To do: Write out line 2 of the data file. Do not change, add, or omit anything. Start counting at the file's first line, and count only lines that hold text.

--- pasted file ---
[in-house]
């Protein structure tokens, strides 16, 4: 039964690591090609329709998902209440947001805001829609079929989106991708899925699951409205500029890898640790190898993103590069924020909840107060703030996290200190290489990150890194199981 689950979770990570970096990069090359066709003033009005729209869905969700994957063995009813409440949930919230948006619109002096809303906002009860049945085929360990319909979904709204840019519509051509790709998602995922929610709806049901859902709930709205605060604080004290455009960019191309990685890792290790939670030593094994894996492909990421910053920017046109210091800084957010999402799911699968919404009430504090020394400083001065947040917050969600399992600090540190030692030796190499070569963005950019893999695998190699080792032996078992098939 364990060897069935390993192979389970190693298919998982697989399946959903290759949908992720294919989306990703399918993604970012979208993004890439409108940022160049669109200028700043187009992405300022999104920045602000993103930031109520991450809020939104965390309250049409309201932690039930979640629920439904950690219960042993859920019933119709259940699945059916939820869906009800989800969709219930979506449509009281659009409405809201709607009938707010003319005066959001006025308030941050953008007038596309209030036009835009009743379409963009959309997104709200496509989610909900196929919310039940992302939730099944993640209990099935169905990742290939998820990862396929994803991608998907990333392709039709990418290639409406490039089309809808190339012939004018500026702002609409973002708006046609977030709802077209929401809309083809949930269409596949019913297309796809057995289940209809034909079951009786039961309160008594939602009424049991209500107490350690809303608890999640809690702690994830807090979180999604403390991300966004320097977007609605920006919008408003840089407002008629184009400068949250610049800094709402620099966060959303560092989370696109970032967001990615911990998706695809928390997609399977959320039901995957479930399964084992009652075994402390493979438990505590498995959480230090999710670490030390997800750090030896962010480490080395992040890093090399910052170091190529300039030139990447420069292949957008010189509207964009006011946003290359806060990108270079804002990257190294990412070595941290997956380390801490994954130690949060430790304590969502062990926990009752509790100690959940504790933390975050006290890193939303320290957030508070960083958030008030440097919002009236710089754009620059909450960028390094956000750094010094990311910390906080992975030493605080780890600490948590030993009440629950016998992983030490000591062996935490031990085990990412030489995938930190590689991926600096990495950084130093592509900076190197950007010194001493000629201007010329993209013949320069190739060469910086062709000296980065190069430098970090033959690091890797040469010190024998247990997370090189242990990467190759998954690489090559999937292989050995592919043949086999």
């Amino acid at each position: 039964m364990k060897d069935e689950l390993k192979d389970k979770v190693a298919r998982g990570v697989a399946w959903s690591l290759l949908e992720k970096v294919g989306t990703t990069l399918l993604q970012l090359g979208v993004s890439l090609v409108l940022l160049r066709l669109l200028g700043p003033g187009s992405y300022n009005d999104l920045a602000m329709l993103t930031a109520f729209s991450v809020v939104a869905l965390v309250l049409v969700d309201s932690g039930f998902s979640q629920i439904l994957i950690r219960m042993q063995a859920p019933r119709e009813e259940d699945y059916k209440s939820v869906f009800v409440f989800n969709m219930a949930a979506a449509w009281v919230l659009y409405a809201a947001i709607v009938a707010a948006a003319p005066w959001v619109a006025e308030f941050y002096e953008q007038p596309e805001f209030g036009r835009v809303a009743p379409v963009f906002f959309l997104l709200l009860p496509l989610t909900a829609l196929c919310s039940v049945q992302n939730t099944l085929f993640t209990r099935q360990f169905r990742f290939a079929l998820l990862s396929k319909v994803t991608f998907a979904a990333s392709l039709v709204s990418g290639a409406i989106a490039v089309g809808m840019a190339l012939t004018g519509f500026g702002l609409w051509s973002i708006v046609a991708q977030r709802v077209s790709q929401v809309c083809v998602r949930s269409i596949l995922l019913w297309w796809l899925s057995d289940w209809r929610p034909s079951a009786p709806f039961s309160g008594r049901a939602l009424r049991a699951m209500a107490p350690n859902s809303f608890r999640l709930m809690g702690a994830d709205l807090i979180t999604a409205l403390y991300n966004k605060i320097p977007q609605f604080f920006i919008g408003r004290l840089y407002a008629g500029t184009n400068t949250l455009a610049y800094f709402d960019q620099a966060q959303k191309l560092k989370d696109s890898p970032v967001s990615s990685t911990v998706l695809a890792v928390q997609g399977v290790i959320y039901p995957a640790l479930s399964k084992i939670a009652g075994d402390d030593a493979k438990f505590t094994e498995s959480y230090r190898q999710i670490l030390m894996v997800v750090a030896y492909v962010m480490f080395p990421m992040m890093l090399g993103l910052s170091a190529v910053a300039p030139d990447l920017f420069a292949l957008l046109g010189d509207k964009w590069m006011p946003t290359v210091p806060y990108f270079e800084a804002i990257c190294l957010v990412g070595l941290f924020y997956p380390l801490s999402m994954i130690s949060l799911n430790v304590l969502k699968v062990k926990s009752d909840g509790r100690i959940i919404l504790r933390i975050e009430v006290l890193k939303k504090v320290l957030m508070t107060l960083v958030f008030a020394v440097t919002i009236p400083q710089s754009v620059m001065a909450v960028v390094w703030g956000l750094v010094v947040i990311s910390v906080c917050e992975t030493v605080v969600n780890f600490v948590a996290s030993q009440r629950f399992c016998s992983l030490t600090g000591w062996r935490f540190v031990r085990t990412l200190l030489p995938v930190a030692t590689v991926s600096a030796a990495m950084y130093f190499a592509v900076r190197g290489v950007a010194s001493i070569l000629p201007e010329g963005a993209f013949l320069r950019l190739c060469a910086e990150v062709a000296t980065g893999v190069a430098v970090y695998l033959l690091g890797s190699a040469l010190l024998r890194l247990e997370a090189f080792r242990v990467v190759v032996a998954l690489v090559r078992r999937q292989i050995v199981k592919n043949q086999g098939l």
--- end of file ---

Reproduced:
């Protein structure tokens, strides 16, 4: 039964690591090609329709998902209440947001805001829609079929989106991708899925699951409205500029890898640790190898993103590069924020909840107060703030996290200190290489990150890194199981 689950979770990570970096990069090359066709003033009005729209869905969700994957063995009813409440949930919230948006619109002096809303906002009860049945085929360990319909979904709204840019519509051509790709998602995922929610709806049901859902709930709205605060604080004290455009960019191309990685890792290790939670030593094994894996492909990421910053920017046109210091800084957010999402799911699968919404009430504090020394400083001065947040917050969600399992600090540190030692030796190499070569963005950019893999695998190699080792032996078992098939 364990060897069935390993192979389970190693298919998982697989399946959903290759949908992720294919989306990703399918993604970012979208993004890439409108940022160049669109200028700043187009992405300022999104920045602000993103930031109520991450809020939104965390309250049409309201932690039930979640629920439904950690219960042993859920019933119709259940699945059916939820869906009800989800969709219930979506449509009281659009409405809201709607009938707010003319005066959001006025308030941050953008007038596309209030036009835009009743379409963009959309997104709200496509989610909900196929919310039940992302939730099944993640209990099935169905990742290939998820990862396929994803991608998907990333392709039709990418290639409406490039089309809808190339012939004018500026702002609409973002708006046609977030709802077209929401809309083809949930269409596949019913297309796809057995289940209809034909079951009786039961309160008594939602009424049991209500107490350690809303608890999640809690702690994830807090979180999604403390991300966004320097977007609605920006919008408003840089407002008629184009400068949250610049800094709402620099966060959303560092989370696109970032967001990615911990998706695809928390997609399977959320039901995957479930399964084992009652075994402390493979438990505590498995959480230090999710670490030390997800750090030896962010480490080395992040890093090399910052170091190529300039030139990447420069292949957008010189509207964009006011946003290359806060990108270079804002990257190294990412070595941290997956380390801490994954130690949060430790304590969502062990926990009752509790100690959940504790933390975050006290890193939303320290957030508070960083958030008030440097919002009236710089754009620059909450960028390094956000750094010094990311910390906080992975030493605080780890600490948590030993009440629950016998992983030490000591062996935490031990085990990412030489995938930190590689991926600096990495950084130093592509900076190197950007010194001493000629201007010329993209013949320069190739060469910086062709000296980065190069430098970090033959690091890797040469010190024998247990997370090189242990990467190759998954690489090559999937292989050995592919043949086999």